Improving Performance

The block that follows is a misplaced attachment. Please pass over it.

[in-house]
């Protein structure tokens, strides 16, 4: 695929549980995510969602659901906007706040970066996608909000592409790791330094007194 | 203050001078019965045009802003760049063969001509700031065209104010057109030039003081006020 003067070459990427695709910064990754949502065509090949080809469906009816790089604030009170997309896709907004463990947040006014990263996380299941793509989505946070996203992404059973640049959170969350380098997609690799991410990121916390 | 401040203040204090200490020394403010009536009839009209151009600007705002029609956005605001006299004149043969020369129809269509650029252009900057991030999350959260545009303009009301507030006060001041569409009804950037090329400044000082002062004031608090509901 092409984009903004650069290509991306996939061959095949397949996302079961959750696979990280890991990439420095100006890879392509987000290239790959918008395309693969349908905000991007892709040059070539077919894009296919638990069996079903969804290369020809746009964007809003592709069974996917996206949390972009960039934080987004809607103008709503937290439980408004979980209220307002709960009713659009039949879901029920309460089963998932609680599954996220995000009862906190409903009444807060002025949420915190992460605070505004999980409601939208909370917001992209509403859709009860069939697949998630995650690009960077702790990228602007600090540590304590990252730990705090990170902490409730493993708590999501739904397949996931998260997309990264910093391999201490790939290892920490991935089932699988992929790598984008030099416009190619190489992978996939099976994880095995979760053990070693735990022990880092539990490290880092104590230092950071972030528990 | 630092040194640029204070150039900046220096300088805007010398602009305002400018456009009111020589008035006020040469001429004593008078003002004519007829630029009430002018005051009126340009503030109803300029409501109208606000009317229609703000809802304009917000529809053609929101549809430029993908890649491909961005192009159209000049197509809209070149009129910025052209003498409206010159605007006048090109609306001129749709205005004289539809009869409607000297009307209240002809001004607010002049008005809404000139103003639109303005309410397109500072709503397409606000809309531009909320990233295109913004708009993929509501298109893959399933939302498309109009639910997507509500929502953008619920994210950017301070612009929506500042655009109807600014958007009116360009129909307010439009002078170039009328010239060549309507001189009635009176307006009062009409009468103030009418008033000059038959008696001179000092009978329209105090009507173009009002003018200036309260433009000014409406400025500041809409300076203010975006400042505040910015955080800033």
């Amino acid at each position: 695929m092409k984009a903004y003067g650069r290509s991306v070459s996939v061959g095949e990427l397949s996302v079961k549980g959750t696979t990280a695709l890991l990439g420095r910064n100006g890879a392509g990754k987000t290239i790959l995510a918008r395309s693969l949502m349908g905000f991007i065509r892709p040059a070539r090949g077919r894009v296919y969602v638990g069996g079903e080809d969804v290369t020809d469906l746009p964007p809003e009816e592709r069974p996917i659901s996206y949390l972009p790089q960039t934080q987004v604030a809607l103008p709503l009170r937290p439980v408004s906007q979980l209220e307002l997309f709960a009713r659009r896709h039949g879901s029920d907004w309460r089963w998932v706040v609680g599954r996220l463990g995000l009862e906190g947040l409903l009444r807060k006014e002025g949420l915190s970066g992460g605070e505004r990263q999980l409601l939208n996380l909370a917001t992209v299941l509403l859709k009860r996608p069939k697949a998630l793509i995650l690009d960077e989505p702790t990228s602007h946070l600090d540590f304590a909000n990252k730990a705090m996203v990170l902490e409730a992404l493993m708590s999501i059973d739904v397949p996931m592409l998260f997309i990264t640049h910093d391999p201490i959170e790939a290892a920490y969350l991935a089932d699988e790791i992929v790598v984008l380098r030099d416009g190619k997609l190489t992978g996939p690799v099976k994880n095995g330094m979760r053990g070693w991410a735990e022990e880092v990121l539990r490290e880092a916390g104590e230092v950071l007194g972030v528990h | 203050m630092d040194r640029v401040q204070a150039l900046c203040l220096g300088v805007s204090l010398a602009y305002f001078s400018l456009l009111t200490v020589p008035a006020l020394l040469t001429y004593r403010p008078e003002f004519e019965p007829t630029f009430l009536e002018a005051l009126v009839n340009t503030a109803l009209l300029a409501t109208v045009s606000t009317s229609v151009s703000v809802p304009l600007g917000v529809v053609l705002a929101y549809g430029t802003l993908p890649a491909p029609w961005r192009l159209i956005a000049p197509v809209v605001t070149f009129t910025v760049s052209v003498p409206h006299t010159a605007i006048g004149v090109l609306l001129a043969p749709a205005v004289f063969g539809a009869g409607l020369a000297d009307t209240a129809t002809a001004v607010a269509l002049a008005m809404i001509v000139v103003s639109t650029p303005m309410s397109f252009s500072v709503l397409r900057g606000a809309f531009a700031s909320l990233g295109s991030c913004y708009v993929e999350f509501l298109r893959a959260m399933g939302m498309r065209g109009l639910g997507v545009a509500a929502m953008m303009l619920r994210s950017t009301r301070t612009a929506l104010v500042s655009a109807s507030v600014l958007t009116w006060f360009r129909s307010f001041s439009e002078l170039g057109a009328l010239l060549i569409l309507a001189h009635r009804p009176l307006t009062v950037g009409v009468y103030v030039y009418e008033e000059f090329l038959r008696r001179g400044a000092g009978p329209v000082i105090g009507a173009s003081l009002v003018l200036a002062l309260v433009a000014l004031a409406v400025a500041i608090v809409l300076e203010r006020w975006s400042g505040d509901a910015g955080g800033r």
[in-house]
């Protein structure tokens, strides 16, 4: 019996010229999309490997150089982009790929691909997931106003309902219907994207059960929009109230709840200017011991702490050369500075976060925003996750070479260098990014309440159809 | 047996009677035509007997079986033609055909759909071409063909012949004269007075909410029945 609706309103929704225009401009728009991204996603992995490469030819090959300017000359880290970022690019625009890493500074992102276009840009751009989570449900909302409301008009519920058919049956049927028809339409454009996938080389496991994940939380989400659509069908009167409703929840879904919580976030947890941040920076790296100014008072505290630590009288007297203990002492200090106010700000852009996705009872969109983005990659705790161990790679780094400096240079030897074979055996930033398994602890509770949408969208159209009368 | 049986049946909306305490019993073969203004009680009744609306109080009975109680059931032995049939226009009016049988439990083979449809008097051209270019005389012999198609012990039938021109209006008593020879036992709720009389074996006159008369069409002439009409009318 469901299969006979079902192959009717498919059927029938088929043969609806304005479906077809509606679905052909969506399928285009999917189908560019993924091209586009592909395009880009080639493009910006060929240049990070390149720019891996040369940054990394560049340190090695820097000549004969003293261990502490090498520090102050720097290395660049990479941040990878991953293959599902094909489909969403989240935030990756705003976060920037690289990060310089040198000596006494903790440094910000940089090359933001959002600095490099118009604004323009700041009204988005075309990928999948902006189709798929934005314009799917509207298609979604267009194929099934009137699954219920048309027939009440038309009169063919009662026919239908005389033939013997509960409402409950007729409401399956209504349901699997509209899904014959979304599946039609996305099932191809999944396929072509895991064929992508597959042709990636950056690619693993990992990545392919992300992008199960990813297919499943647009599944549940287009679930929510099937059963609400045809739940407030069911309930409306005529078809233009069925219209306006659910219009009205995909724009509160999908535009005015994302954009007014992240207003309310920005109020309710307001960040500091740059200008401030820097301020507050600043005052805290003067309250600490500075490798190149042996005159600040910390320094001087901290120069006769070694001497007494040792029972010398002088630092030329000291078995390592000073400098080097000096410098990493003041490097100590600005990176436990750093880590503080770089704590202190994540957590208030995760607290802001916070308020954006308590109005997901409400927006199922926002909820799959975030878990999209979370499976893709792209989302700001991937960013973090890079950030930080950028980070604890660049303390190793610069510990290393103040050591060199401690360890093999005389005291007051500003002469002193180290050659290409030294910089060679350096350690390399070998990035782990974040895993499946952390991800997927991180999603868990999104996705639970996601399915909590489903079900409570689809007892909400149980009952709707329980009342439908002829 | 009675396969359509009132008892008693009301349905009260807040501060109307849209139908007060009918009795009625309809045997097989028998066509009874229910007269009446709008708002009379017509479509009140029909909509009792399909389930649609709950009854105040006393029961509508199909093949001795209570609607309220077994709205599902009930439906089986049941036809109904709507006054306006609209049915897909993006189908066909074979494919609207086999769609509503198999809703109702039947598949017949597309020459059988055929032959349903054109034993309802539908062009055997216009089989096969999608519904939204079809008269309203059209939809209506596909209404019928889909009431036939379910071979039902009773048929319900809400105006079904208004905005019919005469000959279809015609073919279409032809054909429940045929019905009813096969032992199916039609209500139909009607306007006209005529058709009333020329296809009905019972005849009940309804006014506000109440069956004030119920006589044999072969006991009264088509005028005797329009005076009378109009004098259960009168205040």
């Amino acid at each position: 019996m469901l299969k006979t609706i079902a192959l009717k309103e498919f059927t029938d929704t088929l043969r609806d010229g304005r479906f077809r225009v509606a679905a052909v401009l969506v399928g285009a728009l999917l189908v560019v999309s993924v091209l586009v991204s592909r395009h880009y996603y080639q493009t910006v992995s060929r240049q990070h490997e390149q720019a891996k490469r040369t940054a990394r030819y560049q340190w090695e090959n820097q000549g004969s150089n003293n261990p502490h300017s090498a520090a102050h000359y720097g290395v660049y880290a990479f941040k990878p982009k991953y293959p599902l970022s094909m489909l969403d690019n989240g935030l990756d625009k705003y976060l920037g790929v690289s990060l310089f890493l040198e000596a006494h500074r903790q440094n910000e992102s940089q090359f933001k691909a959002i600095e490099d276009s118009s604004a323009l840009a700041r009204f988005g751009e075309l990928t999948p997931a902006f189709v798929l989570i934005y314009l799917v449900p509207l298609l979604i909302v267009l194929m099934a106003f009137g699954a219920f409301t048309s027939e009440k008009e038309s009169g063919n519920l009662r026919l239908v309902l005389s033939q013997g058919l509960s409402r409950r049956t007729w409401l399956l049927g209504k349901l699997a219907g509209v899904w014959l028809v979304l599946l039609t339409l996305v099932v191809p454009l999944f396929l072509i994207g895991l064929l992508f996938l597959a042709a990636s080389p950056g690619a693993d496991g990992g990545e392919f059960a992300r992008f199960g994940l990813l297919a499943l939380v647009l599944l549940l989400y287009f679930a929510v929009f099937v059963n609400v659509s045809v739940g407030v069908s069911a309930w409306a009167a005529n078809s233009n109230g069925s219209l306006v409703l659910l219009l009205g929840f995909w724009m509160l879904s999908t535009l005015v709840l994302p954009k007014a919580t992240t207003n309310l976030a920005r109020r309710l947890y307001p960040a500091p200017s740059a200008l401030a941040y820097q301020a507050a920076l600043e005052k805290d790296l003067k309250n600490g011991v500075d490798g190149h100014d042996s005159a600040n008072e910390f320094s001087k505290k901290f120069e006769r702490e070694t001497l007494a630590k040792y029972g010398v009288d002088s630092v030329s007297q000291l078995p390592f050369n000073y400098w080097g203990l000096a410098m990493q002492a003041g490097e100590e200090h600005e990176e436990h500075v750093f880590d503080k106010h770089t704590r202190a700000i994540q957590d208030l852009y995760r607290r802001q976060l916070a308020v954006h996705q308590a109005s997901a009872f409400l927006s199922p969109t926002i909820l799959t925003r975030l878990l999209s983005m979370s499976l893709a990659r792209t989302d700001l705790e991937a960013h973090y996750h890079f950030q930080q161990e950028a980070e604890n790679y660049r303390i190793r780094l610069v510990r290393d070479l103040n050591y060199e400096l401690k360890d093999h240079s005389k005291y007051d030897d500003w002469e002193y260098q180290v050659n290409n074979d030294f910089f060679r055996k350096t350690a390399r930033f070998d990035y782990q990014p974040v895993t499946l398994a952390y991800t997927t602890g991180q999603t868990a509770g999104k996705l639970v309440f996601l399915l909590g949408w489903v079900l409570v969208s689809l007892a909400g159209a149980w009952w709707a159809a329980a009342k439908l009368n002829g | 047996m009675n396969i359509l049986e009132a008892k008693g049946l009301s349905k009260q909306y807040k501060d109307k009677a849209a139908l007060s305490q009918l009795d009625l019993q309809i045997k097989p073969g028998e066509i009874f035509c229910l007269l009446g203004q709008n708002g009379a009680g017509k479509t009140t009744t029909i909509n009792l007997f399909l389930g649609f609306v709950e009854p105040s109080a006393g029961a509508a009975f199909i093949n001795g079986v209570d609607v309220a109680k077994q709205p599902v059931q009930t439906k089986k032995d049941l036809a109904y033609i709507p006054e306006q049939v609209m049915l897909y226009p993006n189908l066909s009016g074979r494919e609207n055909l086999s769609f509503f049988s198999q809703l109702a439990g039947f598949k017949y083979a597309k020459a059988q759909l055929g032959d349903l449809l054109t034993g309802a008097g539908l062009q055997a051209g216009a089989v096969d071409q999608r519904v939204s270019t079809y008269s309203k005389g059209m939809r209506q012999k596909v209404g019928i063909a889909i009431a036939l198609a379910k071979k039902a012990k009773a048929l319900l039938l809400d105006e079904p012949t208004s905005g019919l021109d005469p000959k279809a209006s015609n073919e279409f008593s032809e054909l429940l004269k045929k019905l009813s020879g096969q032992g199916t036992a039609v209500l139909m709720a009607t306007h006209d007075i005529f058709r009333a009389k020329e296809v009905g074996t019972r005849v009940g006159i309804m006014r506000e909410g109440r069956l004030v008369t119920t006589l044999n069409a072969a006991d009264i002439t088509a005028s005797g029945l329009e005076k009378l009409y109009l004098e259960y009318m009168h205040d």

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“It’s always safer to do nothing!” So said the late Dr. W. Edwards Deming again and again and again. Dr. Deming was one of the Americans who taught the Japanese and so many others around the world how to build high-quality products. Whether consulting or giving seminars, he often ended his brilliant examples with “It’s always safer to do nothing!” He was being facetious. What he meant was that many managers were afraid to improve. Too many are scared to do anything but try to maintain the status quo. To do something different, something they haven’t done before, entails risks - but, as it turns out, not quite so much as doing nothing different. Of course you can’t blame them. The higher you go, the better the offices, company cars and all the other perks. It’s not just the salaries and trappings of office; it’s the reputations. “What would people think?” is perhaps the scariest thought of all. Who would want to risk all that by trying something new? Self-preservation is our strongest instinct, and there don’t seem to be a lot of managers who would be willing to risk their well-being, even a little bit, to save their companies. Instead, they just keep doing what they’re doing and hope results will somehow improve. The bigger the company; the bigger the problem. It’s bad enough getting fired as VP of XYZ Company. How about getting fired as a VP of say GM or Ford? A few more people are likely to hear about it, and what do you do for an encore? As it turns out, GM and Ford are both doing rather badly right now; both just got their credit ratings downgraded, skyrocketing the cost of their debt, and negatively affecting their stock prices. Any idea why Toyota is doing so well in the same market? I don’t think luck has much to do with it. Toyotas showed up in the ‘70’s, and everyone thought they were jokes. People who bought them wouldn’t brag about their new cars like buyers of other brands did. But Toyota knew how to listen to customers, as Deming had suggested, and its cars got better and better, eventually bringing Detroit to its knees. That’s when American automakers suddenly got interested in quality improvement. The quality of American cars improved dramatically, and things got better. Unfortunately, we Americans tend to have short attention spans. Who wants to keep doing the same things over and over, even when they’re profitable? Continually improving quality can be a bit of a drag. It’s not as sexy as conceiving new styling features, for instance. Meanwhile, Toyotas just keep getting better and better, and they come to the marketplace with the right cars. Not having fuel-efficient cars in this market isn’t bad luck, it’s a lack of quality in demand forecasting. I imagine there must be managers at GM and Ford who are beginning to understand the game, but who wants to be first to say, “Hey guys, aren’t we missing the boat here?” Toyota has been consistently and predictably cleaning Detroit’s clock for more than a quarter of a century (as have Honda and other companies). Why don’t we learn? How much more market share has to evaporate? How many more jobs do we have to lose? I wonder if we could get Toyota to buy GM or Ford and save our automotive industry. Of course, the losing managers, the ones who were afraid to do anything, would retire as millionaires with their golden parachutes (at least they couldn’t do any more harm), but a viable management team could give the rank and file a chance at survival. What about you? Has someone rewritten the rules in your industry? Are you hiding behind your leather sofa watching your tropical fish tank and hoping things will get better? You may not be in the automotive business, but there are very few industries that aren’t playing this game. You can’t consistently provide the better, faster, cheaper the market demands without a serious, top-priority continuous improvement program. Yes, “It’s always safer to do nothing!” You just might get to keep that fancy office, but it might lose some of its luster when the rest of the building is empty. Ronald J. Bourque is a consultant and speaker from Windham. He has had engagements throughout the United States as well as in 12 nations in Europe and Asia. He can be reached at 898-1871; fax 894-6539; bourq@att.net; bourqueai.com.

 

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